It might have looked a little like speed-dating.
Stationed in Vancouver bars and offices Tuesday evening, people traded quick handshakes, introductions or business cards. Mark Tishenko, president of local cybersecurity firm Edge Networks, held down a table at Main Event Sports Grill. Barely above the volume of sports on TV, he said he was “getting to meet a lot of great people.”
“It seems like a lot of them are technology focused, which is great,” he said.
The night was Vancouver’s debut tech tour, a meet-and-greet for tech companies and prospective employees. Sponsored by the Technology Association of Oregon, it’s a popular annual event for companies on the south side of the Columbia River. But on Tuesday it was Vancouver’s turn to showcase 19 local companies scattered across the downtown area and talk with a combined 100 registrants, per local organizers.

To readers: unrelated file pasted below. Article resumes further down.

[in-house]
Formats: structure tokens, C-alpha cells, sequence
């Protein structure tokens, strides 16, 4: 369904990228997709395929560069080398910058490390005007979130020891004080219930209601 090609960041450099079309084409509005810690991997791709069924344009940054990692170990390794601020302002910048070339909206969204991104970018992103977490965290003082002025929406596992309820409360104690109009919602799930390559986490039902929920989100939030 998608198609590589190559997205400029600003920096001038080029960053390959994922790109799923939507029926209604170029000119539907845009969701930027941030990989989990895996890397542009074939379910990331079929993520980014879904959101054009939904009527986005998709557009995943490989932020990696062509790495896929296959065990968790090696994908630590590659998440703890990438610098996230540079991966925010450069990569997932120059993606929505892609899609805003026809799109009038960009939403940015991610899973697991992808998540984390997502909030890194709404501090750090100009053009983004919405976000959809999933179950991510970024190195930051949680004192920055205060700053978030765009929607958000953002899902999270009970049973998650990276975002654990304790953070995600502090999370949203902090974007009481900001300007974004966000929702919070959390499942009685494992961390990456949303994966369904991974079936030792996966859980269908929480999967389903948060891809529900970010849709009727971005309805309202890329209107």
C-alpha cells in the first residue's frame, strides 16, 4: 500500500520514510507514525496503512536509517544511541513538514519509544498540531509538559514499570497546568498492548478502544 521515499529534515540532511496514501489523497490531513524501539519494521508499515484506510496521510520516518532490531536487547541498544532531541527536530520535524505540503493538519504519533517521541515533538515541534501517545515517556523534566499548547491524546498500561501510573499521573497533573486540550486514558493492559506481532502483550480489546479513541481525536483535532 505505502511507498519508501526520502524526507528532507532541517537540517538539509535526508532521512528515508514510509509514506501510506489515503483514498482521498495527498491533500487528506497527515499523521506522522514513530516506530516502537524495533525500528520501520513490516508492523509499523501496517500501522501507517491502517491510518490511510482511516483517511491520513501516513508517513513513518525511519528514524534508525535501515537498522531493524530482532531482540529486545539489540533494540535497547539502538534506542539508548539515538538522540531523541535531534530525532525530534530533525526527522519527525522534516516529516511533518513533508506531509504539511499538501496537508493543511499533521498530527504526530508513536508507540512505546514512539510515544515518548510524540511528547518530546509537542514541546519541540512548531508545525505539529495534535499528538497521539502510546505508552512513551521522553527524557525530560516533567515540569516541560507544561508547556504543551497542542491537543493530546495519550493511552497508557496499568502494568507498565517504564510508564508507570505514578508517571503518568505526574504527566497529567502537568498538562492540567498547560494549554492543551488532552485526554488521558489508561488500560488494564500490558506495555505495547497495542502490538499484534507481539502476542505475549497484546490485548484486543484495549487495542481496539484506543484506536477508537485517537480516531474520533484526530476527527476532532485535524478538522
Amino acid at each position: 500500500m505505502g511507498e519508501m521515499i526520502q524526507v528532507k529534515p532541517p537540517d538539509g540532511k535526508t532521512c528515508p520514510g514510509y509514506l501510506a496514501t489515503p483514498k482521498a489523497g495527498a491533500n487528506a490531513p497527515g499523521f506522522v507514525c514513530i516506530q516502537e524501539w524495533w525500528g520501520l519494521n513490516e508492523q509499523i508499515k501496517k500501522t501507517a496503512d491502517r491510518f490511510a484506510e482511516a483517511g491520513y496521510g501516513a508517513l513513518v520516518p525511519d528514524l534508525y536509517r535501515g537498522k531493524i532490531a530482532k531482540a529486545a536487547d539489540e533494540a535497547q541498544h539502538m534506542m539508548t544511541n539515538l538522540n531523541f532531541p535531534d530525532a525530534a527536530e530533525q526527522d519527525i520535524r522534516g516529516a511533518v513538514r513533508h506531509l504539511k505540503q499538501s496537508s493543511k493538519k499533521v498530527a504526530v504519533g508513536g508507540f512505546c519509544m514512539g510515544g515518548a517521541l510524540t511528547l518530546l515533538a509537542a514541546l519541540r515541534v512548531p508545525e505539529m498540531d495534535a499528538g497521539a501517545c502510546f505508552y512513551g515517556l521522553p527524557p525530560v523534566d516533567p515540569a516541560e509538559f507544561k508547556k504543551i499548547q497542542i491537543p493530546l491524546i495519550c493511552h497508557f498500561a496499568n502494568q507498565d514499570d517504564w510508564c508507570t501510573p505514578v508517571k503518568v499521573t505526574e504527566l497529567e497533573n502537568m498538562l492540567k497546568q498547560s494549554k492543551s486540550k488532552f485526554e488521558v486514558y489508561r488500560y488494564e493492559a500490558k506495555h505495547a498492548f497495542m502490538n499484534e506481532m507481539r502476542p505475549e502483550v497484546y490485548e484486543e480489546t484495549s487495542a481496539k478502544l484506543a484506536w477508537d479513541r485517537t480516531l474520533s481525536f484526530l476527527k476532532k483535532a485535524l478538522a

As software development, advanced manufacturing and other high-tech industries take on greater prevalence, many believe Clark County is already positioned for the future. But even with a wealth of talented programmers and advanced manufacturers, many feel the community has been too loose-knit. So, Tuesday seemed to be a matchmaking for the two sides of the Vancouver tech scene – workers and companies.
“I’ve always felt that there’s got to be a bunch of people in tech here,” said Cary Fender, a Vancouver resident who works from home for a Chicago-based maker of payroll software. “I mean, how many people go over the (Interstate 5) Bridge every day?”
Executives such as Eric Preisz of Graham Software Development and Dave Barcos of The Bridge Incubator hope to lead the effort to keep more technology workers in Clark County. They helped orchestrate the event alongside WorkSource Southwest Washington.
“It’s a baby step, in a sense,” Preisz said. “If you create the visibility that there’s a tech workforce here — companies are starving for that kind of talent — they won’t have to compete as hard for employees in Vancouver, because (employees) don’t want to drive all the way into Portland.”